New course sets high standards for plant identification


Twenty environmentalists underwent a two-week intensive plant identification course for forest rehabilitation that was held between 18th -29th July.

Plant ID training Credit: UNDP Seychelles

The course focused on teaching participants to identify plants ranging from common invasive weeds to rare endemic species, and trained participants to use resources such as the Seychelles Plant Gallery (an online database for the identification of Seychelles plants).

Charles Morel, one of the experts who designed the course explained that “The Seychelles has many endemic and native plants which have mostly survived on glacis and mountain tops, but much of the forest is now dominated by introduced plants. Many people, even those working for the environment can only recognize a few plants. ” He went on to explain that “this course was designed for forest workers, rangers and conservation staff.”

The course took participants to many remote sites, including Montaigne Poséeand Mare aux Cochon, to look for a wide range of introduced and native plants, taught participants about plant science and how to use reference tools. At the end, participants were assessed based on their ‘reference collections’ and an exam. The pass rate was 90% and five people got distinctions.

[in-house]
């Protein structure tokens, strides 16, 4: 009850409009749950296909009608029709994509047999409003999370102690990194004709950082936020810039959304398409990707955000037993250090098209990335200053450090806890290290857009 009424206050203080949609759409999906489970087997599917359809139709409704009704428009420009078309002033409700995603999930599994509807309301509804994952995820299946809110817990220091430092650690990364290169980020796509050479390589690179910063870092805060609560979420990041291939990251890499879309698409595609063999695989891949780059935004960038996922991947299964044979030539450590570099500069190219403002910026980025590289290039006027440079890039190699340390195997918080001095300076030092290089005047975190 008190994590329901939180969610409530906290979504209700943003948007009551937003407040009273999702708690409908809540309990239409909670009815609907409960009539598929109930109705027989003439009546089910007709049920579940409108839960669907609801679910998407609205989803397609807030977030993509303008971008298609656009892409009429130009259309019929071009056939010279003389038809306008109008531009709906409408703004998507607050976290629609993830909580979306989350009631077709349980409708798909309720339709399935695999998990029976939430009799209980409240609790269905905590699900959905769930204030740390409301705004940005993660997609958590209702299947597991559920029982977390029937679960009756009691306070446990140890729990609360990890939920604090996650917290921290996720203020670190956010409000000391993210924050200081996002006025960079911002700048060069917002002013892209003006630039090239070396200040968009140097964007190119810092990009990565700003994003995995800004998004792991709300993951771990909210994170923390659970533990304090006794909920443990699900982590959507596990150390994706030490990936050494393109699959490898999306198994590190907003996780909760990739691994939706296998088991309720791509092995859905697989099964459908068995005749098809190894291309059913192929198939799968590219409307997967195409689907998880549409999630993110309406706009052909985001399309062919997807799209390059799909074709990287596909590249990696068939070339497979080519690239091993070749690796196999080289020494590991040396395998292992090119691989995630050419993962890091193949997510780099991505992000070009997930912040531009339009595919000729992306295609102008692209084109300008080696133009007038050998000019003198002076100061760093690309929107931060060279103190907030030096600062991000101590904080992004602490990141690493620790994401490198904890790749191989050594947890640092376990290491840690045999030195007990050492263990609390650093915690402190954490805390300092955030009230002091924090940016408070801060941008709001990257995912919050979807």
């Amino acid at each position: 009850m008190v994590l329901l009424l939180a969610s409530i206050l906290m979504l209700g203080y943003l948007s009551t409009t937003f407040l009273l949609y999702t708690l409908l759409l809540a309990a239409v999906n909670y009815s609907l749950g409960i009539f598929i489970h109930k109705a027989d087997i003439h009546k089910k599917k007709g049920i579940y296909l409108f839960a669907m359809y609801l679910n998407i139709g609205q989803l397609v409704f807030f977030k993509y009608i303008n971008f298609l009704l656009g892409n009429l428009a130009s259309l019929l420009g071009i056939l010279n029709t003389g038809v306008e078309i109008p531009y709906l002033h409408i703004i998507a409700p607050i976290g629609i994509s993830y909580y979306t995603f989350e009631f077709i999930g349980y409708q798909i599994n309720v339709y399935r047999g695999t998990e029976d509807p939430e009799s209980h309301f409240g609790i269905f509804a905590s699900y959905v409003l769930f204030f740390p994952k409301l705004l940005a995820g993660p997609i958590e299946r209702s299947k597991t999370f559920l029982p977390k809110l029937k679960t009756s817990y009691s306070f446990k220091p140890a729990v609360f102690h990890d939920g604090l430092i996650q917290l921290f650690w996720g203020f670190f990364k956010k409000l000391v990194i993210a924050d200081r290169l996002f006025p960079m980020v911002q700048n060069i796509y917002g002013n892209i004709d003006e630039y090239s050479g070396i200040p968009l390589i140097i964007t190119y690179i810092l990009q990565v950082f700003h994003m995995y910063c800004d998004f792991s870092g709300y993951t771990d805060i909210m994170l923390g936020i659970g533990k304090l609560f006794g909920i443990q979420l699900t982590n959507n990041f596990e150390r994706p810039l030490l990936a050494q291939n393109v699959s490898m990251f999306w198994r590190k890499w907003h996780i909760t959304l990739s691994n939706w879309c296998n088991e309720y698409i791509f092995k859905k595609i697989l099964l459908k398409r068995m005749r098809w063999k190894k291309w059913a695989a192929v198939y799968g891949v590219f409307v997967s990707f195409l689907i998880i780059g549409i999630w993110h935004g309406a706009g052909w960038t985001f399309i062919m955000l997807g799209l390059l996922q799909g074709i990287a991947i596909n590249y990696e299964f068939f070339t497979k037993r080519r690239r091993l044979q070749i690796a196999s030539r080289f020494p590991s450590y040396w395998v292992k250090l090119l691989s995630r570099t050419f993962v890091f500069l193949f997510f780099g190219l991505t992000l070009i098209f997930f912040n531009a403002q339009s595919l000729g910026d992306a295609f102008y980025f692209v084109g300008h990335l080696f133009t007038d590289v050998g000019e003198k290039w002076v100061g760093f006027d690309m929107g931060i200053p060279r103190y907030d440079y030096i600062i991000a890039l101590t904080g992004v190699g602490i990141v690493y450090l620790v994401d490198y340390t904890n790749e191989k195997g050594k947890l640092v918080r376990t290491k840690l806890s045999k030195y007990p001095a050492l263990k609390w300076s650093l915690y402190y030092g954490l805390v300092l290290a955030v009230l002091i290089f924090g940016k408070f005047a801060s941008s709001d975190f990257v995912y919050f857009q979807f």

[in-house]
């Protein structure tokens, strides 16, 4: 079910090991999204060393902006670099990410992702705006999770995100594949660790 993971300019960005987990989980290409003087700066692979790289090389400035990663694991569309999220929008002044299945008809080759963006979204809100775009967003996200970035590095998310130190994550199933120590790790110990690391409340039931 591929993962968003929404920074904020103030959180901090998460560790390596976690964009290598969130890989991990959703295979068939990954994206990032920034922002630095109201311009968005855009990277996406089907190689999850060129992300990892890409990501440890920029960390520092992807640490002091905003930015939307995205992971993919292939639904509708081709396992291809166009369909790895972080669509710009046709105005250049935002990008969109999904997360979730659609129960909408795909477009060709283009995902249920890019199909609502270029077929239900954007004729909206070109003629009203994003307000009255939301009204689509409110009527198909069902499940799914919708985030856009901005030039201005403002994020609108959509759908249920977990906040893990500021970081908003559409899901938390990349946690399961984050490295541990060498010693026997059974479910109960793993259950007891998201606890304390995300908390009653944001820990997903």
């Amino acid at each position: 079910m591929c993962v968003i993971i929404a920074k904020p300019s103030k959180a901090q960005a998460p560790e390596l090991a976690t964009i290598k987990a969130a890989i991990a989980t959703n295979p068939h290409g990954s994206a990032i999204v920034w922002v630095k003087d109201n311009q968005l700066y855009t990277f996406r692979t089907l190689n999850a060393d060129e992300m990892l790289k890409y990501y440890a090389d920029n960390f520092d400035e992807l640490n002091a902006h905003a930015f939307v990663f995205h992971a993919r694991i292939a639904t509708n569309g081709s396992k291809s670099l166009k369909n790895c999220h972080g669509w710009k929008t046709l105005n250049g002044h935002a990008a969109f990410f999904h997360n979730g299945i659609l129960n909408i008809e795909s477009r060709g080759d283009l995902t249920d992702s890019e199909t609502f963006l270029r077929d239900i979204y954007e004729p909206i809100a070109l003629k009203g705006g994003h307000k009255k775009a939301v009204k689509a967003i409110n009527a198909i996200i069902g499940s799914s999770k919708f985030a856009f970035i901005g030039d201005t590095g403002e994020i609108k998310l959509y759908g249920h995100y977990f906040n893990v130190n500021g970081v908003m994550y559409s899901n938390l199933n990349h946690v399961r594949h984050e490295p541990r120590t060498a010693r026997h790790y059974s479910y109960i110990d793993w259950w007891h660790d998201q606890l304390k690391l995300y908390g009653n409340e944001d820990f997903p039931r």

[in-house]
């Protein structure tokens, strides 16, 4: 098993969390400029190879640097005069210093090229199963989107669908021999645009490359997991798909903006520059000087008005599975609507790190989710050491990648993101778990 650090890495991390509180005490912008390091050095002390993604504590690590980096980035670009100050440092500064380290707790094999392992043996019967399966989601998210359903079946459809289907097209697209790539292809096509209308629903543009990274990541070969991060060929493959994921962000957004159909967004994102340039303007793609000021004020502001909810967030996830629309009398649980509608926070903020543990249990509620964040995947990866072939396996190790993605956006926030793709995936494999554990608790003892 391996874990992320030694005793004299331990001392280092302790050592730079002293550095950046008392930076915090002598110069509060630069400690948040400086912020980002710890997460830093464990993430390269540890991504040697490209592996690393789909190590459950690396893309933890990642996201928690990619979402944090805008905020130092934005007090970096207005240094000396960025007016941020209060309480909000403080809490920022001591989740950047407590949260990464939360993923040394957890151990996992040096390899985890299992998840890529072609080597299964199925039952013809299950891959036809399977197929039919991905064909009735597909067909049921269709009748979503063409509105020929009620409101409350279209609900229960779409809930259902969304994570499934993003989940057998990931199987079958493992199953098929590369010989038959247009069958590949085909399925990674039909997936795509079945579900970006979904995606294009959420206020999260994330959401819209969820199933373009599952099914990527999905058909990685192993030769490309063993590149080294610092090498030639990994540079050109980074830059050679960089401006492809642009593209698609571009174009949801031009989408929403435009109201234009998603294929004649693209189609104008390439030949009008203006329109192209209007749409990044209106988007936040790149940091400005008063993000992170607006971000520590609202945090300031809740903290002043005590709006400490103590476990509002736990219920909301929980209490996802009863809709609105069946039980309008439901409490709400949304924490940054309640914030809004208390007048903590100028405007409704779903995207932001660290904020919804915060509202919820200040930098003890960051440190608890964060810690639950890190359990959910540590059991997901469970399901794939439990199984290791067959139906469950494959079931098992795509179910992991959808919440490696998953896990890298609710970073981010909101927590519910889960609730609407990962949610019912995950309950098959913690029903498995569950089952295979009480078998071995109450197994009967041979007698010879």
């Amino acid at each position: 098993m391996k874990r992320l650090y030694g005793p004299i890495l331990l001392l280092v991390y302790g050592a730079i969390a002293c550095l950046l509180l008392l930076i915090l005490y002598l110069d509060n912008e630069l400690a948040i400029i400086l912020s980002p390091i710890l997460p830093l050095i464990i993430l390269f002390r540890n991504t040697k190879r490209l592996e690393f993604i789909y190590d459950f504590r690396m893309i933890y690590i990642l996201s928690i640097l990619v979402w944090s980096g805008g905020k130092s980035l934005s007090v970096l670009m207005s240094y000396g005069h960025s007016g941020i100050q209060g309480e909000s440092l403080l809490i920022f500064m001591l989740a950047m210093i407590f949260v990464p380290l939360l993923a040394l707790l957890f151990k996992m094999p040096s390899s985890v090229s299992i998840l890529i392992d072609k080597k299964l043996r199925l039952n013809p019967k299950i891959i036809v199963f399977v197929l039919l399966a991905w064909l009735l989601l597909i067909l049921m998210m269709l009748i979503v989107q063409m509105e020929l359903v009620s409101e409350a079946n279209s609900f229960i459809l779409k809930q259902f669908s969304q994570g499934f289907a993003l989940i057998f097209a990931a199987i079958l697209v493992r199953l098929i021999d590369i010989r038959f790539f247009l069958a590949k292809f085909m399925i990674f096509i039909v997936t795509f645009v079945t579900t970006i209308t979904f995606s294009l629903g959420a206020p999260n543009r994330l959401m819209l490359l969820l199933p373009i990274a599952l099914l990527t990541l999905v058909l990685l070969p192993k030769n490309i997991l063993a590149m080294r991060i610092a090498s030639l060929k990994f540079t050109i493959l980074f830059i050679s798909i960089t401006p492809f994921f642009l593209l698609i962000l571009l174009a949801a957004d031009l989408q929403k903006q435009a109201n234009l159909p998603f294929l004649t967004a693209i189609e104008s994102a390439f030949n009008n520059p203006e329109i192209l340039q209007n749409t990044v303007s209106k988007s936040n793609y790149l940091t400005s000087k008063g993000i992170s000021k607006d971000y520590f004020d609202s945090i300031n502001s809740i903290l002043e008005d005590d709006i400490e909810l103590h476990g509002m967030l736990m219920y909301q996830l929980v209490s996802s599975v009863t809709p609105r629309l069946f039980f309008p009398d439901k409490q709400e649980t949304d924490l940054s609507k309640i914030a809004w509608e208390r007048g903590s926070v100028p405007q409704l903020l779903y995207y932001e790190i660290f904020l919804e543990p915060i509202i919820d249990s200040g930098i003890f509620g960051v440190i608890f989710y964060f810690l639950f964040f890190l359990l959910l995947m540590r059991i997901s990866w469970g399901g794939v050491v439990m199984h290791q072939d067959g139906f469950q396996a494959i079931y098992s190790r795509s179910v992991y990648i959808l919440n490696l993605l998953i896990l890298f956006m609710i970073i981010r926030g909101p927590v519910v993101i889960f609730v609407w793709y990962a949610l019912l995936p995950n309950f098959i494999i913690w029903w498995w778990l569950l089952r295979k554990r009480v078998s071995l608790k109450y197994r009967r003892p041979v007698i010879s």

Unels Bristol, a forestry contractor, commented “I already knew a lot of trees from the Seychelles but this was a great chance to really improve my knowledge with the best botanists in the Seychelles.”

The course was designed and led by the Plant Conservation Action group (PCA) and was funded under the Ecosystem base Adaptation to Climate Change project managed by GOS-UNDP-GEF Program Coordination Unit (PCU).

James Millett, Technical Advisor to the project said “this was designed to give rehabilitation workers the skills they need to manage forest but the quality of training exceeded expectations. We are pretty confident no courses to this standard has been run in any small island nation and it’s a model that can be used elsewhere.”

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Copyright 2016 United Nations Department of Economic and Social Affairs